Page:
Oddities start to emerge from deeper analyses of LHC dataEnlarge / The magnets of the LHCb detector. (credit: NSF/CERN)
The Large Hadron Collider has generated a staggering amount of data in its years of operation; it’s enough data that we’ll be analyzing it for years after the collider shuts down.
In the meantime, priority has gone to searches for big-ticket items like the Higgs boson (tick) and dark matter particles (MIA).

But with time, some other analyses have managed to get done, and they’re beginning to turn up unexpected results.
Quark-gluon plasma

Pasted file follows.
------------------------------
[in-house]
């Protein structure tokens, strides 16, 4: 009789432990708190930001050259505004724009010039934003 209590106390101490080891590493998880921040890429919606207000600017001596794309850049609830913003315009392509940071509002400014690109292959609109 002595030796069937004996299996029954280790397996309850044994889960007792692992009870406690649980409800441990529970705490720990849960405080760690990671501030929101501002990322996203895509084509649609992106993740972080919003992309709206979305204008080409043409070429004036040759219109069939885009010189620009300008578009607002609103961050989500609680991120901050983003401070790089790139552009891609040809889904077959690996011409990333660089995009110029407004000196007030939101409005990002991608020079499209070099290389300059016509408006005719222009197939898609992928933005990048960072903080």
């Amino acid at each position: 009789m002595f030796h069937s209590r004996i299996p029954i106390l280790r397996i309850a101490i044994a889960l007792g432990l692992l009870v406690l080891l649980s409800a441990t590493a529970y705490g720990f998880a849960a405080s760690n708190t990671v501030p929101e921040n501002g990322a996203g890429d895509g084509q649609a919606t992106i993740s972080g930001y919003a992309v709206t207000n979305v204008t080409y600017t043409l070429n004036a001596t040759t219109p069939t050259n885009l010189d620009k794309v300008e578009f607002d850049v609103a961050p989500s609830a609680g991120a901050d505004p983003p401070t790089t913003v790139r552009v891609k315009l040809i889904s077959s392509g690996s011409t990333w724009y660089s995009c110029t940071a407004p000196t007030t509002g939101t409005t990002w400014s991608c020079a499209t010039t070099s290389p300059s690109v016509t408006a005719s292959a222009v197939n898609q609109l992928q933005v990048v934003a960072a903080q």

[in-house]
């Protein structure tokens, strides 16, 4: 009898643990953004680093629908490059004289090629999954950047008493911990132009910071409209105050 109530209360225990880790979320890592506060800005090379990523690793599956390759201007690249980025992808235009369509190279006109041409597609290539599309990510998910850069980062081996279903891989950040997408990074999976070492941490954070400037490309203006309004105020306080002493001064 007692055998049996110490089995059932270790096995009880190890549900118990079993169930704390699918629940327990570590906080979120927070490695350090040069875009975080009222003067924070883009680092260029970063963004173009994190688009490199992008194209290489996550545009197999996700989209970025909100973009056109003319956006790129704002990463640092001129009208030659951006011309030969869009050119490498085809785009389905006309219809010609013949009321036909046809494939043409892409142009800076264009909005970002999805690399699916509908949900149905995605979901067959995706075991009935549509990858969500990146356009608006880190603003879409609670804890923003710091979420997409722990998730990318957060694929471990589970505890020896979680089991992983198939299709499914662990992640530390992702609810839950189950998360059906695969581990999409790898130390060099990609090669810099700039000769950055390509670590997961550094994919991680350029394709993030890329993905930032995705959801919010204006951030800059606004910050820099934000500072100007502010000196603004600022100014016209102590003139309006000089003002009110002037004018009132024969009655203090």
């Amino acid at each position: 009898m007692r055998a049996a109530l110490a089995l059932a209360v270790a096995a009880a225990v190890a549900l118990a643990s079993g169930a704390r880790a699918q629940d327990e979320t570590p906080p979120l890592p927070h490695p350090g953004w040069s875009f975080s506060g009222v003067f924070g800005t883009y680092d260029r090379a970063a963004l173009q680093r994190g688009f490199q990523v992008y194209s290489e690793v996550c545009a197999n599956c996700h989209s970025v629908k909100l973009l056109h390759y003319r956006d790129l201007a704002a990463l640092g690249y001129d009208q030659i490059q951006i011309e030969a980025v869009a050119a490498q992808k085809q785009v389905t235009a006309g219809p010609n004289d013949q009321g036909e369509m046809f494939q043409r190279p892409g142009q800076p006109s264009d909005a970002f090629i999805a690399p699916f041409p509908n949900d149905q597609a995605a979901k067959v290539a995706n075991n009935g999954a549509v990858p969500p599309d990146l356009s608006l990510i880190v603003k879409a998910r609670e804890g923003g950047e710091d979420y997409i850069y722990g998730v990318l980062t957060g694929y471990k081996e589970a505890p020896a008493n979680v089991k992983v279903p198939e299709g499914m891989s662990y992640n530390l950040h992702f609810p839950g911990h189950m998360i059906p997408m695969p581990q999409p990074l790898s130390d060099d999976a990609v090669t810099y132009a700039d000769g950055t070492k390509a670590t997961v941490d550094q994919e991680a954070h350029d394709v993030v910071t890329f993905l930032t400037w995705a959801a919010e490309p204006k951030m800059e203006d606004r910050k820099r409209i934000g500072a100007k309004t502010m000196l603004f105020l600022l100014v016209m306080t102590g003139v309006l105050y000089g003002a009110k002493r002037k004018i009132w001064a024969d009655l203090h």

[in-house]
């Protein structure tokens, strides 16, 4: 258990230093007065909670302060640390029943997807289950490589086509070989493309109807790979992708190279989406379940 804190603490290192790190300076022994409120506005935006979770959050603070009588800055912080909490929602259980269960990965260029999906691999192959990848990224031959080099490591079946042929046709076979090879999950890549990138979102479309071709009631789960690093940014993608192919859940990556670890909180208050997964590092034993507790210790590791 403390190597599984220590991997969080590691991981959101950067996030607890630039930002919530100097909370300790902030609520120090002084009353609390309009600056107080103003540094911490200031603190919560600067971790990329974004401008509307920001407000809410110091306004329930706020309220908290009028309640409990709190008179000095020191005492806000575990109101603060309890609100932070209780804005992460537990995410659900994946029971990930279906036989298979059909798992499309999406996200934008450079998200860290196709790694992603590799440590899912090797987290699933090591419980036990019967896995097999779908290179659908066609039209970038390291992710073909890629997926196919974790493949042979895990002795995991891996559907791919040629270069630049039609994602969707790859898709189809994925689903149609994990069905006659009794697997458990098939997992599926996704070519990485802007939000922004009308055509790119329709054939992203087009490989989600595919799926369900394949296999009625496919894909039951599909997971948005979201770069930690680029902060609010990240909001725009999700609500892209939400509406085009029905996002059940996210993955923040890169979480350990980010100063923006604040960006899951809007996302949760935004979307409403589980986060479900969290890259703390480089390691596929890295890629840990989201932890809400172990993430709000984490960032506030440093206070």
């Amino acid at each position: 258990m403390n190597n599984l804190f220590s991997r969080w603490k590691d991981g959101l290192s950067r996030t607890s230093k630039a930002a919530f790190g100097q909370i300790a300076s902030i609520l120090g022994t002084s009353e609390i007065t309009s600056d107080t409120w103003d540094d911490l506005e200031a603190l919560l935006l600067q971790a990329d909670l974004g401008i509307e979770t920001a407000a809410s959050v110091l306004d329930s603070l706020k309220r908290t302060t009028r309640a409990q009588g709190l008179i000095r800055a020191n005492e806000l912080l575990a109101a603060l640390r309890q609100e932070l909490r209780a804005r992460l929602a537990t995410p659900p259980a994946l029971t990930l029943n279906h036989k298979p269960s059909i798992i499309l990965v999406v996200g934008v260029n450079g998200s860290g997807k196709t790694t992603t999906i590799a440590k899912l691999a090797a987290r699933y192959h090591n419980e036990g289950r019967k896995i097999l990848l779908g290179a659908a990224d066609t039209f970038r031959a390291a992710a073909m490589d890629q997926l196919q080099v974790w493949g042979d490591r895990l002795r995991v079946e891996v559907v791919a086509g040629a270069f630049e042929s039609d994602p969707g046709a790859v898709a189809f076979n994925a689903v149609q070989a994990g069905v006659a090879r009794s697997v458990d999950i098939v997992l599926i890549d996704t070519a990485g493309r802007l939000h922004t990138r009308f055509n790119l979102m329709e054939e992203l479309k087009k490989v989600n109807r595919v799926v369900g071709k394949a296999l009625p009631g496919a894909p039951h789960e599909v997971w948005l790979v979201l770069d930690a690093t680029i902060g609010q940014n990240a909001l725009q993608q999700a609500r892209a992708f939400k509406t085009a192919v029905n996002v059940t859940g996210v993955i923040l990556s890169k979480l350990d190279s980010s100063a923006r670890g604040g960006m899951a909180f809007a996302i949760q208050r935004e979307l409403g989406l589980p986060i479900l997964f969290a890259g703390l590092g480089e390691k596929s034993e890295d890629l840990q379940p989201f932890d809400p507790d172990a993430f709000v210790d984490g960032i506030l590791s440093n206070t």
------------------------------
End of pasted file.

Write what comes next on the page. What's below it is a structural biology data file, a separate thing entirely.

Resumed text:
In the current Universe, quarks are held together by gluons to form particles like protons and neutrons.
In the first fractions of a second after the Big Bang, however, the Universe was too hot and dense for this to work.
Instead, there was a thick soup of quarks and gluons that freely intermingled rather than settling down to form particles.
This quark-gluon plasma was first detected in Brookhaven’s Relativistic Heavy Ion Collider, and the LHC was designed to study it at higher energies.

To do that, time is allocated each year for collisions involving lead atoms, which contain lots of protons and neutrons and thus provide the quark-gluon plasma with lots of starting material.

But a new paper in Nature Physics indicates that it might not be absolutely necessary to smash heavy atoms together to create the quark-gluon plasma; the protons used in normal collisions will do.
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